Screaming toddler ignites debate among diners

Most parents have experienced the “total meltdown” moment when their toddler turns into what could be described as screeching owl or howler monkey. Back in the day, my own toddlers kicked over a display rack at Barnes & Noble, spilled a plate fried rice and then stepped in it, and lay prostrate on the floor of a home improvement center, screaming and immovable, despite being under 35 pounds.

The question is how much do other people need to put up with our kids' tantrums?

The issue is front and center after a diner owner in Portland, Maine, told a screaming toddler in the restaurant to “shut up.”

Here’s what the diner owner said “I was working on the grill. I had my back to the child. I listen to the child scream for probably close to 40 minutes,” Darla Neugebauer told WCSH-TV. “Went over with boxes and asked them to either package up the goods for everyone to leave or if they would just take the child out. And they acted like I had three heads.”

The incident has incited a firestorm on social media. Parents are taking to Facebook for and against the diner owner. There’s even a Facebook page called Moms for Marcy’s supporting the diner owner’s actions. And of course there are also parents on the other side of the debate, expressing outrage that a diner owner would chastise a patron’s child. Some say the diner owner “screamed” at the child.

First of all no one better scream at my child, right? But as a mom how do you handle the public tantrum?

Here’s the way we used to handle the potential for tantrums in restaurants when our kids were little, your results may vary:

Don’t Push It – We never let them get too hungry or too tired for a restaurant. If we knew we were “pushing it” with naps or food we didn’t try to sit down at t restaurant.

Tag Team – One parent at the table, the other on roving duty. We spent countless meals with one of us at the table and the other circling the lobby. Taking the kids to a restaurant if they outnumbered me, was, for a few years, something I didn’t do. If my mom, hubby, sister, or friend couldn’t play man-to-man defense we went through a drive-thru.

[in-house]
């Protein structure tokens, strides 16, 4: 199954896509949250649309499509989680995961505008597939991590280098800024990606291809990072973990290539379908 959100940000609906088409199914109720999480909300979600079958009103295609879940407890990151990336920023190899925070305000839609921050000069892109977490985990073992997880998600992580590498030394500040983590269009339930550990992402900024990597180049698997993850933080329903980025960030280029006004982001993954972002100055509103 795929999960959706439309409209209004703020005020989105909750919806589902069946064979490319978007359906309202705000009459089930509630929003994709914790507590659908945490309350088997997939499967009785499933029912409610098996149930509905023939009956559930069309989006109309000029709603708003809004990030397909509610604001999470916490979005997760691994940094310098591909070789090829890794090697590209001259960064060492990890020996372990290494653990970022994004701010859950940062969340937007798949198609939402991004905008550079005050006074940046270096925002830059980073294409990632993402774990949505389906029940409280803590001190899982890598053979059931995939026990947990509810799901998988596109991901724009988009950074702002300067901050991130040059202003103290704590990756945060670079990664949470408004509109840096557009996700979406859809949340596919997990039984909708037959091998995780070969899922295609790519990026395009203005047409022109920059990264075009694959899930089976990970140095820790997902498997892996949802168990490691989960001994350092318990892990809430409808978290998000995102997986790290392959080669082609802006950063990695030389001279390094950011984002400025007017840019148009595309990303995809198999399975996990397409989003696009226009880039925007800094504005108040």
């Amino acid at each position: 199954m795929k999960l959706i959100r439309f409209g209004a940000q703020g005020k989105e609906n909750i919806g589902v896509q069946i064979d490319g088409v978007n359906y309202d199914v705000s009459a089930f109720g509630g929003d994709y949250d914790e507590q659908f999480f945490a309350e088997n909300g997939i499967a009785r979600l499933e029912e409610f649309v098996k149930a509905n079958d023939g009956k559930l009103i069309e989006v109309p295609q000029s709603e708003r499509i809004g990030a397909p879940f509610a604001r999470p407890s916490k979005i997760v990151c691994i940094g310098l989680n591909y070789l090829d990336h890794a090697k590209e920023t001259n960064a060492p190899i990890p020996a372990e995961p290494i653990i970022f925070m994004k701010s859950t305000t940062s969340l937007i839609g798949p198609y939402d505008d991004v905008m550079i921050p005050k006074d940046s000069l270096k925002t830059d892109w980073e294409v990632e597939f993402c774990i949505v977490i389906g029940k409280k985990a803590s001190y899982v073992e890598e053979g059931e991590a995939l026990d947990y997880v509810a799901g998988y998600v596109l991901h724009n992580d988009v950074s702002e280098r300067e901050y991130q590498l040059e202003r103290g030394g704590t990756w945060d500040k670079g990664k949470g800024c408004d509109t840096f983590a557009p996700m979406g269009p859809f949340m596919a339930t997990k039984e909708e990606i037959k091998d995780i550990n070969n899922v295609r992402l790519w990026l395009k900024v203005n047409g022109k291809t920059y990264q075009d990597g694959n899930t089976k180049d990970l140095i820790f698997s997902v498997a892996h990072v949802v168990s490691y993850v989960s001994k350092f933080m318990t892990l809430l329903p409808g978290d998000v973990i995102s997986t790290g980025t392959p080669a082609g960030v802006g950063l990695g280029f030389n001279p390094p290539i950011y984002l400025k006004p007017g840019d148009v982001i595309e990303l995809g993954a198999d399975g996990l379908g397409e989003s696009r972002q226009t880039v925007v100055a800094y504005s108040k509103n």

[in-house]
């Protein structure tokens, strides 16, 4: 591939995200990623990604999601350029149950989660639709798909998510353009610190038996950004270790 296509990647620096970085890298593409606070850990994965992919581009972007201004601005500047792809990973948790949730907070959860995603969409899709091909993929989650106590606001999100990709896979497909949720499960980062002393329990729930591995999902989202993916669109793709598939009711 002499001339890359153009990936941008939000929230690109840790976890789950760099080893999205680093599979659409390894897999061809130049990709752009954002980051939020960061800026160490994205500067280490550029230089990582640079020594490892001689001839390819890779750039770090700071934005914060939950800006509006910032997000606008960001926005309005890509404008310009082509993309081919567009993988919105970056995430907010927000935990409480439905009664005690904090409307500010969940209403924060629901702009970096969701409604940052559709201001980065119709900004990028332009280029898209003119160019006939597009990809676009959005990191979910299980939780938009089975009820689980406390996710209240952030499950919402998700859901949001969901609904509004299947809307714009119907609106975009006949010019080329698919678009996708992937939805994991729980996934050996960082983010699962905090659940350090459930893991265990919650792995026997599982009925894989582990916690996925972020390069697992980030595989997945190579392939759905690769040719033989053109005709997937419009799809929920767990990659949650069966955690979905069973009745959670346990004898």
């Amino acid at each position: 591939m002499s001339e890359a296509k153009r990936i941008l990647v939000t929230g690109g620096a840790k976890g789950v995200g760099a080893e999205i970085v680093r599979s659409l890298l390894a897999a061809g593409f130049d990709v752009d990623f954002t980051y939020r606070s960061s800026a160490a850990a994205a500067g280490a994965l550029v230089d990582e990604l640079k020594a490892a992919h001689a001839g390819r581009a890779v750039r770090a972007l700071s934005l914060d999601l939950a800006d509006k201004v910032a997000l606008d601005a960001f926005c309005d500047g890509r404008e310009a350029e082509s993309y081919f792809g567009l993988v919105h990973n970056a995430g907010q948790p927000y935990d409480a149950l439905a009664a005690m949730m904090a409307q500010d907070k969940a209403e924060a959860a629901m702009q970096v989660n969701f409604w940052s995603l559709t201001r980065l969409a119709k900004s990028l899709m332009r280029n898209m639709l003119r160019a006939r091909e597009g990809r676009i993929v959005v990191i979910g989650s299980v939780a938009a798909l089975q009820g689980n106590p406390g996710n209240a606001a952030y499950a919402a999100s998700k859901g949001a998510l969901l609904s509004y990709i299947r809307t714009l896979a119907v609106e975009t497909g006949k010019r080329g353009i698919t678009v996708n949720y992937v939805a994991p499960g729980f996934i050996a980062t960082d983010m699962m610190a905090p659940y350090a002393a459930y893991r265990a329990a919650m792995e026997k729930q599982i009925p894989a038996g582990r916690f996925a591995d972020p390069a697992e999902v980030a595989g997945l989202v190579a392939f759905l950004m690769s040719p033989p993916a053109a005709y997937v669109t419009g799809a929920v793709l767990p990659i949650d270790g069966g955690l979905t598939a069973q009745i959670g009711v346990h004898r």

Chuck It – Sometimes, no matter what a mother does the kids completely lose it, I’m talking full tilt, banshee level, legs flailing, frustration. It’s a part of parenting. Usually we’d just give up and decide, well, we’re not going to be able to eat in public today. Which was fine because by that point I’d probably be coated in something red that had gone down and come back up.

Age Appropriate Practice – We did, as they got more reasonable, and I’m talking around three-years-old or so, begin to go to restaurants and practice. We practiced manners, conversation, and worked on how it was okay to belch out loud at home but in the restaurant, not so much. If kids don’t have a chance to be in social situations they’re never going to learn how to be nice in social situations. This also meant no iPads or hand held games at the table. If you see a parent trying to teach these things give them a break! This a trial and error deal.

That said, slowly, they get better, more mature, and better able to handle the situations of life. Restaurants get a lot easier. These days I’m more apt to have a tantrum at a restaurant than my sons. (What do you mean you’re out of pie?)

So what do you think? How do you handle it? Did the diner owner step out of line?

And that said, none of this applies to children with special needs. We ALL need to pack some patience and help a momma out if you can see she’s struggling.

About the Author...
Rebecca Regnier
Rebecca Regnier is an award winning journalist. She hosts a television show called Rebecca Regnier’s Full Plate and writes a weekly newspaper humor column.

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